Nowhere, probably, is forbearance more necessary than in the Christian Science movement. This great movement has for its aim the salvation of mankind, and its members therefore come into touch with humanity at all stages of its development. Not only so, but the members themselves may markedly differ from one another in the degree of their understanding of God, divine Principle, and the real man, and, of necessity, in their power to demonstrate divine wisdom and harmony. Because of these discrepancies in spiritual understanding, it is positively a moral demand upon every Christian Scientist to endeavor continually to exercise loving forbearance in all his dealings with his fellow-men! No one could have seen the need of forbearance more clearly than Paul as he went about among the early Christian communities; and his words to the Ephesians are therefore as applicable to-day as when they were penned. "I therefore, the prisoner of the Lord," he wrote, "beseech you that ye walk worthy of the vocation wherewith ye are called, with all lowliness and meekness, with longsuffering, forbearing one another in love; endeavouring to keep the unity of the Spirit in the bond of peace."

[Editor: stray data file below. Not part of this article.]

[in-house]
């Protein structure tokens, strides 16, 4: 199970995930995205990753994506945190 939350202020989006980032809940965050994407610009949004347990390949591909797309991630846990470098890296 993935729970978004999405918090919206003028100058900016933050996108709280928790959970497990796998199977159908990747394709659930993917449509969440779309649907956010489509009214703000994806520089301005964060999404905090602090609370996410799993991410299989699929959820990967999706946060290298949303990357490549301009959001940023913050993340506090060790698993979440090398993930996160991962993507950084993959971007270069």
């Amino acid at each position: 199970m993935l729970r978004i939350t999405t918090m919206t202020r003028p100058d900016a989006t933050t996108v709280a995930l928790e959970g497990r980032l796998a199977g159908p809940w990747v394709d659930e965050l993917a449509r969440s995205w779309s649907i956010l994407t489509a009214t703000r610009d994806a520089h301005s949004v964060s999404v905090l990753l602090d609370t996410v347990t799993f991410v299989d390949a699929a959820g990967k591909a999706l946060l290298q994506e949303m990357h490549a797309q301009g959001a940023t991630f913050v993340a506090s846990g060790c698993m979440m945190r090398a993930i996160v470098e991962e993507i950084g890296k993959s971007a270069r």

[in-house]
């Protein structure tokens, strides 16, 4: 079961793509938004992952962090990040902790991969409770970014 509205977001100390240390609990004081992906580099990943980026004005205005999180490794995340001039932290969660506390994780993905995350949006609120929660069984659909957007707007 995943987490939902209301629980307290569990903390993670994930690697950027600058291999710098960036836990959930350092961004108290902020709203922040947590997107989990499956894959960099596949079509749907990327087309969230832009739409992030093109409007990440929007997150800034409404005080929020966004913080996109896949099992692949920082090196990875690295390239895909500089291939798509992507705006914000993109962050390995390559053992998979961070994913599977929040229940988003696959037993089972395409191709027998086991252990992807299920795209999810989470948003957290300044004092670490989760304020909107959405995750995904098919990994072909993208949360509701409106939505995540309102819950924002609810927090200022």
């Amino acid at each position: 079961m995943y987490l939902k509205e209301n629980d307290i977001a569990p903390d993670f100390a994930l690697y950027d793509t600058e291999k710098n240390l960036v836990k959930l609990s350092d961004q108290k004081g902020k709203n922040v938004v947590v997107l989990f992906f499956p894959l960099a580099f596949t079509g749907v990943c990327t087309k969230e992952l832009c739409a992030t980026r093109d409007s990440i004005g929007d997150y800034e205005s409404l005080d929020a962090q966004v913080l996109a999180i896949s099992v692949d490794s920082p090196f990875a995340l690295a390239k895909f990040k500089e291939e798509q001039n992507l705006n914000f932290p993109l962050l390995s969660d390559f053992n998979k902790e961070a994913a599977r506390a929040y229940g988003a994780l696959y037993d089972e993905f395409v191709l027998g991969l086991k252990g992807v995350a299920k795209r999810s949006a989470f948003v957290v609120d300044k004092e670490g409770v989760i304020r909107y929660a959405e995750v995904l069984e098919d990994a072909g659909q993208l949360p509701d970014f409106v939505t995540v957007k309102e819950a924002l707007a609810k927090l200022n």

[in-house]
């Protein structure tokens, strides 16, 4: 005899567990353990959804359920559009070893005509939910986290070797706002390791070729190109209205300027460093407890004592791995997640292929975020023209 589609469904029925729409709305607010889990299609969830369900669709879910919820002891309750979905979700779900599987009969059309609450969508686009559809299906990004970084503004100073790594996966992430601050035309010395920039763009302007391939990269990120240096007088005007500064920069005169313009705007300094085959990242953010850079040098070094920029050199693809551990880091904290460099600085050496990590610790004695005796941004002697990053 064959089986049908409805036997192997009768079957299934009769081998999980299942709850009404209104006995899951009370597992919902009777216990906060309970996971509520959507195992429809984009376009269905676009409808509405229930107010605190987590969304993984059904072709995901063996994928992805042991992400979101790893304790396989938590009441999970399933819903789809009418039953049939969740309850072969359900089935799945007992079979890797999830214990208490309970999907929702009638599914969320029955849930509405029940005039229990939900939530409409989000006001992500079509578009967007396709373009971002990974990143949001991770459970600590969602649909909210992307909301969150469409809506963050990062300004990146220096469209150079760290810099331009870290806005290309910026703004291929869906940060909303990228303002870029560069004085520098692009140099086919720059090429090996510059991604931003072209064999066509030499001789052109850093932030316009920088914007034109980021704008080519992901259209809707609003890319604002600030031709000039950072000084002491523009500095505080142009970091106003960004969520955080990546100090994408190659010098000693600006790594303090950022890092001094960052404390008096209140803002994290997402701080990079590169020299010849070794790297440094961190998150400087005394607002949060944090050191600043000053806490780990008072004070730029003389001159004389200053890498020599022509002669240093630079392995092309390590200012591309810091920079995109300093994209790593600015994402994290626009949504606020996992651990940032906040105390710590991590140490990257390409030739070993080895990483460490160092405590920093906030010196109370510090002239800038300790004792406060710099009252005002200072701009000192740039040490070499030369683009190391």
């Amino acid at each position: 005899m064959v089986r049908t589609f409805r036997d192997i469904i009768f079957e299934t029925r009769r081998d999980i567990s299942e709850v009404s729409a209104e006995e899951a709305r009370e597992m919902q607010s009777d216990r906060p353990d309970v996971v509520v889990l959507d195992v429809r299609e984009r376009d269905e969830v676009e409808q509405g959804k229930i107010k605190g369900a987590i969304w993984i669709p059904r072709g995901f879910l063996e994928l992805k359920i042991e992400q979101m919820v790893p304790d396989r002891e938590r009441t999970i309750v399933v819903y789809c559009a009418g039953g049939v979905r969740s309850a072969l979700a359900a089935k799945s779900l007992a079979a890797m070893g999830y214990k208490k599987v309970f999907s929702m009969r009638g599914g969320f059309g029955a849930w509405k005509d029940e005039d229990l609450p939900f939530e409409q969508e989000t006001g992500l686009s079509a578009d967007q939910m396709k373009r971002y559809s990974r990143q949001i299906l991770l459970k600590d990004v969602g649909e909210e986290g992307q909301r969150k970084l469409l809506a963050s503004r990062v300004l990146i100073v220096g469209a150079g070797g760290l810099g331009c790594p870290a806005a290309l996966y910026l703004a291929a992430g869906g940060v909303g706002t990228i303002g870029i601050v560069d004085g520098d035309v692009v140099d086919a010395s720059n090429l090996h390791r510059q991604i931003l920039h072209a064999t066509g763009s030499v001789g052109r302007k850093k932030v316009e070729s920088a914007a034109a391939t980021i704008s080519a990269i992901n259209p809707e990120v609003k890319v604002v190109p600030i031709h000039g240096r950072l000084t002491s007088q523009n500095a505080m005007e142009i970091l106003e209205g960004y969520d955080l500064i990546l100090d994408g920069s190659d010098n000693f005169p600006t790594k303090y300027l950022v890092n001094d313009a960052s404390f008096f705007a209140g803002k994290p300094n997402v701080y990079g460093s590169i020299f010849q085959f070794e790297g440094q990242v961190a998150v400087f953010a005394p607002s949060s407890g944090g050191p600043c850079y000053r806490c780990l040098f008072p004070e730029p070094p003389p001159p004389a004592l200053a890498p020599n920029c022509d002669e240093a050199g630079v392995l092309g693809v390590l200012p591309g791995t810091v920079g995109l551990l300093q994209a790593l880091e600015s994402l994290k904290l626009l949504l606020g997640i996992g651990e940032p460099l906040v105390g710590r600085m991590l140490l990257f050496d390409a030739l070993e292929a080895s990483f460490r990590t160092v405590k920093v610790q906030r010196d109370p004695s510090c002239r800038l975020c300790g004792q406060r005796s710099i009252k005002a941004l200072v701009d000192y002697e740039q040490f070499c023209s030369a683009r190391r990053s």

Forbearance becomes possible and natural to those who gain an understanding of God. God is Love; infinite, impartial, universal Love; and because God is infinite, the opposite of Love does not exist as reality, although mortals believe that it does. What is presented to us as Christian Scientists, in the world in general and in a less degree in our church work, is a divided allegiance to God, infinite Love or good; and it is this duality of thought which gives rise to the difficulties with which one and all of us have to contend, demanding as much forbearance as we are capable of exercising in the solution of them.

Our Patient God
February 25, 1928

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